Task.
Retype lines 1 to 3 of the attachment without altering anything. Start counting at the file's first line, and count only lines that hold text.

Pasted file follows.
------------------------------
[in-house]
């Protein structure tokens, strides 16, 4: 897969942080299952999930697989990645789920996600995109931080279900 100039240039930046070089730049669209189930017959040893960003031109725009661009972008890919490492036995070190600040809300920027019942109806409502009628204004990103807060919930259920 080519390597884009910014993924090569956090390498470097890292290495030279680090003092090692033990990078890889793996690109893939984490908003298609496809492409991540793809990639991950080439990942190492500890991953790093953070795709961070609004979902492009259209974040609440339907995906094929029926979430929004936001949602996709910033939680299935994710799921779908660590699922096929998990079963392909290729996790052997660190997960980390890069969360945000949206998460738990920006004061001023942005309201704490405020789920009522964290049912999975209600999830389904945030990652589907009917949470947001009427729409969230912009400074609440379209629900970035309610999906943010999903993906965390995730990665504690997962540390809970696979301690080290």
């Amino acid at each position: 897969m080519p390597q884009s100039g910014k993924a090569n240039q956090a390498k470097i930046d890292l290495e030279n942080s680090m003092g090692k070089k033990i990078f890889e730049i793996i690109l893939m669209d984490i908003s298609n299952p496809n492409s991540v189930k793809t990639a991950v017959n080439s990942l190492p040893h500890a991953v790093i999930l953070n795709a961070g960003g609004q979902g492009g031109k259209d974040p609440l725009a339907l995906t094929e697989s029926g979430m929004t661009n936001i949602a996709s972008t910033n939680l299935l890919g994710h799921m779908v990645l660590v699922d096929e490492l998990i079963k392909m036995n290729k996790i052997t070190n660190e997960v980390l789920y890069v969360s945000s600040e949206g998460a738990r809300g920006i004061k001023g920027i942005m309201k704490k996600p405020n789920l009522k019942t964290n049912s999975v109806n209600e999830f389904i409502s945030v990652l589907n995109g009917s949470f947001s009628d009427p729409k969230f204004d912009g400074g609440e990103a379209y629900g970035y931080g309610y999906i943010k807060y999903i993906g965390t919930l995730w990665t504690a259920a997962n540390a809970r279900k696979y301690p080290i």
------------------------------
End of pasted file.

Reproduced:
[in-house]
């Protein structure tokens, strides 16, 4: 897969942080299952999930697989990645789920996600995109931080279900 100039240039930046070089730049669209189930017959040893960003031109725009661009972008890919490492036995070190600040809300920027019942109806409502009628204004990103807060919930259920 080519390597884009910014993924090569956090390498470097890292290495030279680090003092090692033990990078890889793996690109893939984490908003298609496809492409991540793809990639991950080439990942190492500890991953790093953070795709961070609004979902492009259209974040609440339907995906094929029926979430929004936001949602996709910033939680299935994710799921779908660590699922096929998990079963392909290729996790052997660190997960980390890069969360945000949206998460738990920006004061001023942005309201704490405020789920009522964290049912999975209600999830389904945030990652589907009917949470947001009427729409969230912009400074609440379209629900970035309610999906943010999903993906965390995730990665504690997962540390809970696979301690080290």
């Amino acid at each position: 897969m080519p390597q884009s100039g910014k993924a090569n240039q956090a390498k470097i930046d890292l290495e030279n942080s680090m003092g090692k070089k033990i990078f890889e730049i793996i690109l893939m669209d984490i908003s298609n299952p496809n492409s991540v189930k793809t990639a991950v017959n080439s990942l190492p040893h500890a991953v790093i999930l953070n795709a961070g960003g609004q979902g492009g031109k259209d974040p609440l725009a339907l995906t094929e697989s029926g979430m929004t661009n936001i949602a996709s972008t910033n939680l299935l890919g994710h799921m779908v990645l660590v699922d096929e490492l998990i079963k392909m036995n290729k996790i052997t070190n660190e997960v980390l789920y890069v969360s945000s600040e949206g998460a738990r809300g920006i004061k001023g920027i942005m309201k704490k996600p405020n789920l009522k019942t964290n049912s999975v109806n209600e999830f389904i409502s945030v990652l589907n995109g009917s949470f947001s009628d009427p729409k969230f204004d912009g400074g609440e990103a379209y629900g970035y931080g309610y999906i943010k807060y999903i993906g965390t919930l995730w990665t504690a259920a997962n540390a809970r279900k696979y301690p080290i």